Q5. When were reports of crop damage first recorded?
The issue with aminopyralid first came to light in May/June 2008 when the Chemicals Regulation Directorate (CRD) started to receive complaints from members of the public who had allotments and had purchased farmyard manure from farms and stables during the winter of 2007/08.
CRD issued a Regulatory Update informing people of the dangers to sensitive crops being grown in land that had had farmyard manure incorporated into the soil, which had been produced by animals grazing on land treated with aminopyralid or which had been fed hay or silage containing residues of it.
Q6. What regulatory action did the Chemicals Regulation Directorate take?
Following the first reports of damage to crops on allotments and gardens in the spring and summer of 2008 an investigation was started by the Chemicals Regulation Directorate CRD . This included investigating whether the conditions of use for aminopyralid products regarding the use of manure were sufficiently well known and understood by the users of the products.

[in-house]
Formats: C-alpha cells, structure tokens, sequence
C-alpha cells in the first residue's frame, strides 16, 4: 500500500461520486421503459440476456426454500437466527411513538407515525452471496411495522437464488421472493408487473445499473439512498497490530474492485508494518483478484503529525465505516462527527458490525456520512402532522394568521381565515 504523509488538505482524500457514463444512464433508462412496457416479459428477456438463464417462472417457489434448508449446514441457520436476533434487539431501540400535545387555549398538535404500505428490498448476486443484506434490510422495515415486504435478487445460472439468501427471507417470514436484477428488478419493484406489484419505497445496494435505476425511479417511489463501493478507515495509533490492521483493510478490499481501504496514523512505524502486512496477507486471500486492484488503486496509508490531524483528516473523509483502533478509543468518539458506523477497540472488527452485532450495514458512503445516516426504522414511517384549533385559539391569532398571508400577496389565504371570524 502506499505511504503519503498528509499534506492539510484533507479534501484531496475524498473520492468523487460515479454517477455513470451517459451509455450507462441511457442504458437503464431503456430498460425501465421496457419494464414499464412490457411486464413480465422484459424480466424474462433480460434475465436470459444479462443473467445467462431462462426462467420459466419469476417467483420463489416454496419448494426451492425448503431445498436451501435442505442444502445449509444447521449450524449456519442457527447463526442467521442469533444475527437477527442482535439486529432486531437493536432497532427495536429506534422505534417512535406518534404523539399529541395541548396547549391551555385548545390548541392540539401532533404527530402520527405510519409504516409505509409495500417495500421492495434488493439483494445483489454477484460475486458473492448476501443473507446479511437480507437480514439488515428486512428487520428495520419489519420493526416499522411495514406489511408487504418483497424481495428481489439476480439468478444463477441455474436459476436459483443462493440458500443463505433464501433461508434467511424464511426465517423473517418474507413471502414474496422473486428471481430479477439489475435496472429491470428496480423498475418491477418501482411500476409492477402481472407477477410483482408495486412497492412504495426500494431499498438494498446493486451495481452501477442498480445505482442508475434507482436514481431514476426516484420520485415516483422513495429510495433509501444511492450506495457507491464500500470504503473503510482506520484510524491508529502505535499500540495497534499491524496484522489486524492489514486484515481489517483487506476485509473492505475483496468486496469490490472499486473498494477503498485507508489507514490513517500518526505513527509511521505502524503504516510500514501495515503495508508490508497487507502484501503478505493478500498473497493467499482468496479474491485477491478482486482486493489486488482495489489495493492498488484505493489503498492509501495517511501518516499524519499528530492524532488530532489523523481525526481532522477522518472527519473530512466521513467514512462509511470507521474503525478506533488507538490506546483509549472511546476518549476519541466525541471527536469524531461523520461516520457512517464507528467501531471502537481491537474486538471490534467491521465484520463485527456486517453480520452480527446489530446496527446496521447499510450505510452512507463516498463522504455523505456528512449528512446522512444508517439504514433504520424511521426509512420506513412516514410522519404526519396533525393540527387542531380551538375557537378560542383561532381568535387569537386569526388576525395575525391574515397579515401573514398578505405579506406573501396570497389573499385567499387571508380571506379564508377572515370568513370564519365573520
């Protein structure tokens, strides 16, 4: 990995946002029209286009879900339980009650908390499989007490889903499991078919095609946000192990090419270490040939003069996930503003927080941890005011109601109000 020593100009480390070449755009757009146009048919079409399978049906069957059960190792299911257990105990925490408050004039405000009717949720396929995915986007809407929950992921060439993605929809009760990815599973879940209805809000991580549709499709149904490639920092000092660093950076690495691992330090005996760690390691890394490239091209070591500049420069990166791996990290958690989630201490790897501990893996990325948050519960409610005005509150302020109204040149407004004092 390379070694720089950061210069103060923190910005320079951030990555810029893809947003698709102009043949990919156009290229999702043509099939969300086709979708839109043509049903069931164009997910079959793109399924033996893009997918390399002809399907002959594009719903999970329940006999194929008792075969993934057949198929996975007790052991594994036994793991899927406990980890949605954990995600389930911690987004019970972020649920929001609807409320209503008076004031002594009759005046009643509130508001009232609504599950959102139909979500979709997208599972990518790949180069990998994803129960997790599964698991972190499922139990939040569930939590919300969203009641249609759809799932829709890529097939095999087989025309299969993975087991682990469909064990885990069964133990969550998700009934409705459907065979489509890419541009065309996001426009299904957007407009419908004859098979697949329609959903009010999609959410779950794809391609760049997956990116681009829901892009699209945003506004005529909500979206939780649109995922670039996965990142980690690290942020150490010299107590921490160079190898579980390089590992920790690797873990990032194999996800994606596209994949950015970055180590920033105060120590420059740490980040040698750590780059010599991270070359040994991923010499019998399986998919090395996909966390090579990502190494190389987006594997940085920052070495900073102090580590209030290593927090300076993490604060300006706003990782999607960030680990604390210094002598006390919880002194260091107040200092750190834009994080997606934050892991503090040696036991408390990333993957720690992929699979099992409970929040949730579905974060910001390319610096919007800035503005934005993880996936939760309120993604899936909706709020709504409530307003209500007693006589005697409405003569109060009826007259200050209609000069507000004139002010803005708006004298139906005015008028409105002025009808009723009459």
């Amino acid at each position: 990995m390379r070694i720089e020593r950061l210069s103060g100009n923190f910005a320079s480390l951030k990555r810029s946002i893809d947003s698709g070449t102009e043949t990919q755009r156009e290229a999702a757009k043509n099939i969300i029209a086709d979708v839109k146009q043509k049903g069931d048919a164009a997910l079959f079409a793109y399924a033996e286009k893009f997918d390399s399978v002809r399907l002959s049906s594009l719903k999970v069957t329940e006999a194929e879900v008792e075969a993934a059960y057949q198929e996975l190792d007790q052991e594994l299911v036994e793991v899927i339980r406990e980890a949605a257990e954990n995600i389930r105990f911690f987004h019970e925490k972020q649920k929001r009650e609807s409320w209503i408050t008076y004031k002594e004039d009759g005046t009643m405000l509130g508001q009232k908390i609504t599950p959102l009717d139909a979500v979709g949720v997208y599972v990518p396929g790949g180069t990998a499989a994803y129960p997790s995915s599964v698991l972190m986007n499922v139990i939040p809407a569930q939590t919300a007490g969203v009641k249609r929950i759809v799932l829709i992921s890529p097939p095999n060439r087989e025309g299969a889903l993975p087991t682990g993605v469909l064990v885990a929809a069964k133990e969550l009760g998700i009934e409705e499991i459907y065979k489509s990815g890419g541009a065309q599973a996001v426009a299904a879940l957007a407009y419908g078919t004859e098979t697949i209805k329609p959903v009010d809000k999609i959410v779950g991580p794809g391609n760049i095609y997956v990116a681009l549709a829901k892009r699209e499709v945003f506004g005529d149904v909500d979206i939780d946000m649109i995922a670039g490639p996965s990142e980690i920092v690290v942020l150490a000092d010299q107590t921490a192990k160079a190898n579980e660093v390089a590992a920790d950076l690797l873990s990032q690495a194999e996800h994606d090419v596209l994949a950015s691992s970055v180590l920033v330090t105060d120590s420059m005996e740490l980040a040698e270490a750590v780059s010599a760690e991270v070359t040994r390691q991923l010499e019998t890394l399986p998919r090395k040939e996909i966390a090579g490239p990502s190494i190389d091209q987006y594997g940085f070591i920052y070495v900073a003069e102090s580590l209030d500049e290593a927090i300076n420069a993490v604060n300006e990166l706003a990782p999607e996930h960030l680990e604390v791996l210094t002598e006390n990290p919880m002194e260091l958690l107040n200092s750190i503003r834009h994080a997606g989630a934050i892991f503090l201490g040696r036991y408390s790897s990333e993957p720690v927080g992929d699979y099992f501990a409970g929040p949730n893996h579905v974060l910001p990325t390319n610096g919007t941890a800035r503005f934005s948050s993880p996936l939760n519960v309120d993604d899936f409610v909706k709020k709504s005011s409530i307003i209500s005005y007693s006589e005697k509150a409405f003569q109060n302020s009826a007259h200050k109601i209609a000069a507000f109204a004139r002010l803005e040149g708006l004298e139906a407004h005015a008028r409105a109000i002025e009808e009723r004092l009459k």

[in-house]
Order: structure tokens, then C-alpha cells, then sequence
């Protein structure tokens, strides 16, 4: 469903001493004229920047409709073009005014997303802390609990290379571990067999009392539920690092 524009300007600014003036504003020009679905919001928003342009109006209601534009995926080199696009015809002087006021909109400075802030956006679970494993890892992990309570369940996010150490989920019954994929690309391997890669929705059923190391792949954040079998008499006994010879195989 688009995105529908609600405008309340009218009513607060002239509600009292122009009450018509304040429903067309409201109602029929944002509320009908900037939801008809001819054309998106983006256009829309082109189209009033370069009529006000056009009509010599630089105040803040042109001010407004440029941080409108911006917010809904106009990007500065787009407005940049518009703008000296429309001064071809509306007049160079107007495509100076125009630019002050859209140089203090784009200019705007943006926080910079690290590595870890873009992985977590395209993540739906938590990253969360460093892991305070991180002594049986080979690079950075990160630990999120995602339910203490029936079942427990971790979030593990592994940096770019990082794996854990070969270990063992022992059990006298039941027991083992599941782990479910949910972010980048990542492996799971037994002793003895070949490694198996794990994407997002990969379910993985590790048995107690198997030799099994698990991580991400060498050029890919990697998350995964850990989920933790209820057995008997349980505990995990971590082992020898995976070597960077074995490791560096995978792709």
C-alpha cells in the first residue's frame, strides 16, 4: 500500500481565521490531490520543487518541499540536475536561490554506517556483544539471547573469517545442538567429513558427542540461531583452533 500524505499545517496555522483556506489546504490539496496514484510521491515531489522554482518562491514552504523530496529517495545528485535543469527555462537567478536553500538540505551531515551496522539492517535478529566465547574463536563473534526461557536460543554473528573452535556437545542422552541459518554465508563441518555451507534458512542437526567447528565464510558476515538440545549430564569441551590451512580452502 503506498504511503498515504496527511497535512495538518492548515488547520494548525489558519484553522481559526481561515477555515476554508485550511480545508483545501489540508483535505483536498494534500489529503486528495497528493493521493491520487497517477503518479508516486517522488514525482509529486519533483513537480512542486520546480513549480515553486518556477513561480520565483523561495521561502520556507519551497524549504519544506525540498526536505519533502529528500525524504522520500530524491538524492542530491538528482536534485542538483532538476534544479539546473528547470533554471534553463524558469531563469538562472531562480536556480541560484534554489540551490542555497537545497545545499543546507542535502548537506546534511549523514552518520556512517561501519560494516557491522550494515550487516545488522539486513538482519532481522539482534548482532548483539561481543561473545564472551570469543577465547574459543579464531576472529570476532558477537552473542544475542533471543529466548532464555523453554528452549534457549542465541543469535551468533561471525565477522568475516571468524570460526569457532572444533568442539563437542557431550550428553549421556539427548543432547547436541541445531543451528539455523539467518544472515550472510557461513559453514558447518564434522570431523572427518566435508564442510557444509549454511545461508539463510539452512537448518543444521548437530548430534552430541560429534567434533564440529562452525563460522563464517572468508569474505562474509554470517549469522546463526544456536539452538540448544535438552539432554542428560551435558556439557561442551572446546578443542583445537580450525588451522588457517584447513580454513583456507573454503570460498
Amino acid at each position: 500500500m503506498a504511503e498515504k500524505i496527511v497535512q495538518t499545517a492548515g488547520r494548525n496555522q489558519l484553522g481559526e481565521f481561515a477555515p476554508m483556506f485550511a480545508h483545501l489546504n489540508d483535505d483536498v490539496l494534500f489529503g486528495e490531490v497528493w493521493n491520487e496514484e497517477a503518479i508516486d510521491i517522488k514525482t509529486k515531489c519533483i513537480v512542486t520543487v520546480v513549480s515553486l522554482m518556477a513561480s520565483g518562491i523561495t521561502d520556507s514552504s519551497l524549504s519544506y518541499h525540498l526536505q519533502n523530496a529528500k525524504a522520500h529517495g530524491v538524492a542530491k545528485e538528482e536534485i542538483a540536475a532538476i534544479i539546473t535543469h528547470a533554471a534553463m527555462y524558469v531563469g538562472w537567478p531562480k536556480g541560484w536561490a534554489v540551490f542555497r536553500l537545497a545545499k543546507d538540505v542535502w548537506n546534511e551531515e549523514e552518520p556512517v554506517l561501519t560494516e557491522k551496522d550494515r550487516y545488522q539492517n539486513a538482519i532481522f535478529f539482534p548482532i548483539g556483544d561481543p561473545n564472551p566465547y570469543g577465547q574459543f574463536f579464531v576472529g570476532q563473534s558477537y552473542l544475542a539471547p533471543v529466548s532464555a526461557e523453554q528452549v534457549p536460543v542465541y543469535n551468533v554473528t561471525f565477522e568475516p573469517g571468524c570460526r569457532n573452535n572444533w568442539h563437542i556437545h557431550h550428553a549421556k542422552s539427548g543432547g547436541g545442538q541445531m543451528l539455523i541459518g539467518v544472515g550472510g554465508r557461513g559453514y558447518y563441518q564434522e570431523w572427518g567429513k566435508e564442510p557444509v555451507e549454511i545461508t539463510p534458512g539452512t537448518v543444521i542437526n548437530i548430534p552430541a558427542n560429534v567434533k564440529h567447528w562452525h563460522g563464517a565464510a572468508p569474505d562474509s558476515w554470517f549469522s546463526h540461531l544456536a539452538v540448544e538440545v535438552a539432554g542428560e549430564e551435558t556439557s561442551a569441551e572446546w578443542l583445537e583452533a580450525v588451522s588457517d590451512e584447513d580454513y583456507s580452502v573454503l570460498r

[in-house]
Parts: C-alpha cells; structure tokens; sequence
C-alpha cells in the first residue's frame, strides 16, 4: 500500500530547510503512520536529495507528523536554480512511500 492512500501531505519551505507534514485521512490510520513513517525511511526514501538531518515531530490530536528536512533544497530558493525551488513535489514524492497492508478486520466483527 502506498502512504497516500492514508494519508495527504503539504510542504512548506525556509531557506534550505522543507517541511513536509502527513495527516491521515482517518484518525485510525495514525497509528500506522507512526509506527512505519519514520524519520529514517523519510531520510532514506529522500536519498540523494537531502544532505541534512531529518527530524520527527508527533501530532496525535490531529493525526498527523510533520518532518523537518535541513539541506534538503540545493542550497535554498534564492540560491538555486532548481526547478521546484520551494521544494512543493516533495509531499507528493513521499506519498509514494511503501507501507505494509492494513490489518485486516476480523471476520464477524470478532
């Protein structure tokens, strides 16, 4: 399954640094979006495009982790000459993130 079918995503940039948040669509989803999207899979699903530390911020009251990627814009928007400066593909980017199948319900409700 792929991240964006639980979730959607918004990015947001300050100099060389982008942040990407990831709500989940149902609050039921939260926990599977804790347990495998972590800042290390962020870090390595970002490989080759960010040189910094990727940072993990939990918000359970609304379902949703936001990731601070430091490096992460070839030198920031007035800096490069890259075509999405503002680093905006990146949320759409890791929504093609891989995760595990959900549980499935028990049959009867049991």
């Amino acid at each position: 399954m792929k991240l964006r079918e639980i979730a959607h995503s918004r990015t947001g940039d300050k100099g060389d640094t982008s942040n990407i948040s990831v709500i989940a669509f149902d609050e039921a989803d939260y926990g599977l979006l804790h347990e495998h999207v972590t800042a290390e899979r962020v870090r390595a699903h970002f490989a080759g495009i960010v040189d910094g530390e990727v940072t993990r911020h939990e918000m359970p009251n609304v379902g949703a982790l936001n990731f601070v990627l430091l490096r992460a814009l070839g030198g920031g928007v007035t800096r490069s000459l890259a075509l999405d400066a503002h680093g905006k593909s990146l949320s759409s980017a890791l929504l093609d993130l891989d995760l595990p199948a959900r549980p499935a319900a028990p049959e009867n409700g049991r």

Samples of manure, treated soil and affected plants where taken and analysed by the government’s Food & Environment Research Agency (fera). The crop samples contained trace amounts of aminopyralid, these levels were found to be below the Limit of Quantification of 0.02 milligrams per kilogram.
At the request of the authorisation (previously called approval) holder, Dow AgroSciences, the sale and use of products containing aminopyralid were suspended whilst incidents of crop damage were investigated.
As CRD’s investigation has progressed a number of Regulatory Updates and other information have been produced by the directorate and published on the CRD Website.
Q7. What has happened since the products were suspended?